Veterinarian professor warns of ivermectin as COVID drug


Western College of Veterinary Medicine Associate Dean Says Risk of Overdose Is High When Using Livestock Medication

Animal doses of ivermectin should not be used to treat or ward off COVID-19, says Chris Clark, professor of animal science at the University of Saskatchewan.

Clark, who is also associate dean of the Western College of Veterinary Medicine, said the advice is supported by a recent review of the literature by the Cochrane Library, a group of doctors around the world who are reviewing multiple publications and trying to find consensus. .

“They could only find 14 studies that were of value,” he said.

The review concluded: “Based on the current very low to low certainty evidence, we are uncertain about the efficacy and safety of ivermectin used to treat or prevent COVID-19. The completed studies are small and few are considered to be of high quality… Overall, the available reliable evidence does not support the use of ivermectin for the treatment or prevention of COVID-19 outside of trials well-designed randomized.

A published study has been withdrawn.

Neither Health Canada nor the United States Food and Drug Administration has approved the use of ivermectin for the treatment or prevention of COVID.

The FDA recently tweeted, “You are not a horse. You are not a cow. Seriously all of you. Stop that.”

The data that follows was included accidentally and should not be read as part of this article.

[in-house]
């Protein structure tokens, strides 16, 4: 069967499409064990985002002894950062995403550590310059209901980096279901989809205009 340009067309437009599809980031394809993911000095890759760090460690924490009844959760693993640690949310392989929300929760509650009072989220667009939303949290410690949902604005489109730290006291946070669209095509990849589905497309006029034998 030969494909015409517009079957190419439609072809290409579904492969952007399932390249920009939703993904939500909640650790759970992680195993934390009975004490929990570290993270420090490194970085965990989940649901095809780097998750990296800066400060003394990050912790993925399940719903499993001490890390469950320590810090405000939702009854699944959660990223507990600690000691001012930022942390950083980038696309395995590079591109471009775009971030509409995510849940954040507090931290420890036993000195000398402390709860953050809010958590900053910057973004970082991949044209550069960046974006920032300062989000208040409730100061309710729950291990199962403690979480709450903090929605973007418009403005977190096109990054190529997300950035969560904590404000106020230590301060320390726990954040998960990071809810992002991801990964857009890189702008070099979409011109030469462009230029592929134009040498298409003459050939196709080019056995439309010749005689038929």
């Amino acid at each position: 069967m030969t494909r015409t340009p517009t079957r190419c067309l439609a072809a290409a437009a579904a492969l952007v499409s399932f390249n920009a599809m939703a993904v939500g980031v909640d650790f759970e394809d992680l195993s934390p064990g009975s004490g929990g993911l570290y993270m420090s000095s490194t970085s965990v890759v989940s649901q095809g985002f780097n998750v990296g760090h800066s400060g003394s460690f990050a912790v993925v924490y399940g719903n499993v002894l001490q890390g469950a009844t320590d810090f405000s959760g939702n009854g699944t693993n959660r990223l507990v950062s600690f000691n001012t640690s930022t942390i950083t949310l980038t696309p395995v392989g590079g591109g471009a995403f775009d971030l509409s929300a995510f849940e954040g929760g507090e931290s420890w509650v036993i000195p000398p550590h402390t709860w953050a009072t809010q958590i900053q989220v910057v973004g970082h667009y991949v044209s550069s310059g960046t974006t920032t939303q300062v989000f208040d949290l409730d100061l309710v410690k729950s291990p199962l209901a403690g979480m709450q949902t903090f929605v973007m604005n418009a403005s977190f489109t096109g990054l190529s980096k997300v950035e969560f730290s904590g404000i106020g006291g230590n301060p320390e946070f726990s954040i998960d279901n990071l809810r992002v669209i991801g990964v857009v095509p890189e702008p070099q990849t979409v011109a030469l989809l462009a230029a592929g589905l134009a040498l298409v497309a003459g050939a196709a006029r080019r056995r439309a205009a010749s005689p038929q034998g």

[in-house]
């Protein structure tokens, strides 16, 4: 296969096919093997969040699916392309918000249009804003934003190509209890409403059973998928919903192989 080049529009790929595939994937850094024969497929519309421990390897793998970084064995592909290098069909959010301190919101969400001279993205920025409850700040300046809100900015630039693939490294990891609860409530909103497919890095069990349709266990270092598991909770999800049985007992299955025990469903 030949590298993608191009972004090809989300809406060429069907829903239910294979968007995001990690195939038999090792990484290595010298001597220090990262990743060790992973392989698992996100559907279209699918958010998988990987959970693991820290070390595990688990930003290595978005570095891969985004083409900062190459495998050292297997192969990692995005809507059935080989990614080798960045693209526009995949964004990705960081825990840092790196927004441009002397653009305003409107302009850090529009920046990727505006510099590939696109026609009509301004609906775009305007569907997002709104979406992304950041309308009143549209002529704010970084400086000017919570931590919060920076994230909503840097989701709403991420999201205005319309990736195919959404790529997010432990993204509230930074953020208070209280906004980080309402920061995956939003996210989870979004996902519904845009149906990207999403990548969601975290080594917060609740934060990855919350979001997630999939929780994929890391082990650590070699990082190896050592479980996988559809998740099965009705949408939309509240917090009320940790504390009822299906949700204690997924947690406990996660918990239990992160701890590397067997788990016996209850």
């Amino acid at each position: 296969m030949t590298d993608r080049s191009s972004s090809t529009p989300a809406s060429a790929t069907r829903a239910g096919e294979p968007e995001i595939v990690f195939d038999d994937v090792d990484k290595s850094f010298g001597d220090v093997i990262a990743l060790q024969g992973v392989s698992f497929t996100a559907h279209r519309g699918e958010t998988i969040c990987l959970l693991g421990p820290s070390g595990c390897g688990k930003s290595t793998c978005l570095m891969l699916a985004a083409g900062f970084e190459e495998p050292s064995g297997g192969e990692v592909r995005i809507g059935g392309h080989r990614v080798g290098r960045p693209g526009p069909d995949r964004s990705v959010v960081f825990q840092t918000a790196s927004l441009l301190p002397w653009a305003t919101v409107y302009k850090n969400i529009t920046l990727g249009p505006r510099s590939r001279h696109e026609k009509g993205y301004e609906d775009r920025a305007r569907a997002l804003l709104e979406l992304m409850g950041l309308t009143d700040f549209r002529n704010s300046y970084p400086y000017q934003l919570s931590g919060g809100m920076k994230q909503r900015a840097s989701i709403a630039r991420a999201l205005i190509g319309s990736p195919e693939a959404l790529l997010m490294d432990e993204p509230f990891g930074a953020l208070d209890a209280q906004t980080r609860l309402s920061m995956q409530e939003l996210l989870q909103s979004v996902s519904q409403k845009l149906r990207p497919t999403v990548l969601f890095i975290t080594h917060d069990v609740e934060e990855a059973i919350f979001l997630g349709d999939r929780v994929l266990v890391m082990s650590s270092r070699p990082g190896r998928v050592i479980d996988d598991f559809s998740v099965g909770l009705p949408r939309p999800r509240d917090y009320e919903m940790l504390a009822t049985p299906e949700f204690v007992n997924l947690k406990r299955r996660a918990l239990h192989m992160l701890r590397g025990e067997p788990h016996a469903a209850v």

Clark said ivermectin is used in cattle to treat intestinal roundworms and parasites.

In humans, it is used to treat parasites and certain skin conditions.

At the start of the pandemic, some trials were using it as a COVID treatment. Clark describes them as “very bad ordeals.”

People who take the animal version of the medicine do so at great risk. The risk of overdose is extremely high since the doses have been developed for animals weighing 500 kilograms or more.

Even among species, the formulations differ. There are equine and bovine types. And for cattle, there are oral, injectable and pour-over formulations.

“I have a doctorate in pharmacology and I will never consider using a product for one species over another. Even with all of my knowledge, I can’t predict what’s going to happen, ”Clark said.

He said he understands people are frustrated with COVID and want a solution, but that’s not it.

The Cochrane Library review noted that 31 studies are ongoing and more information may come to light.

For now, Clark has said people should listen to their doctors and read labels. Veterinary drugs will say no for human use and do not say ivermectin can be used for corona viruses.

“You have to read the label and trust it more than what you see on Facebook or Twitter,” he said.

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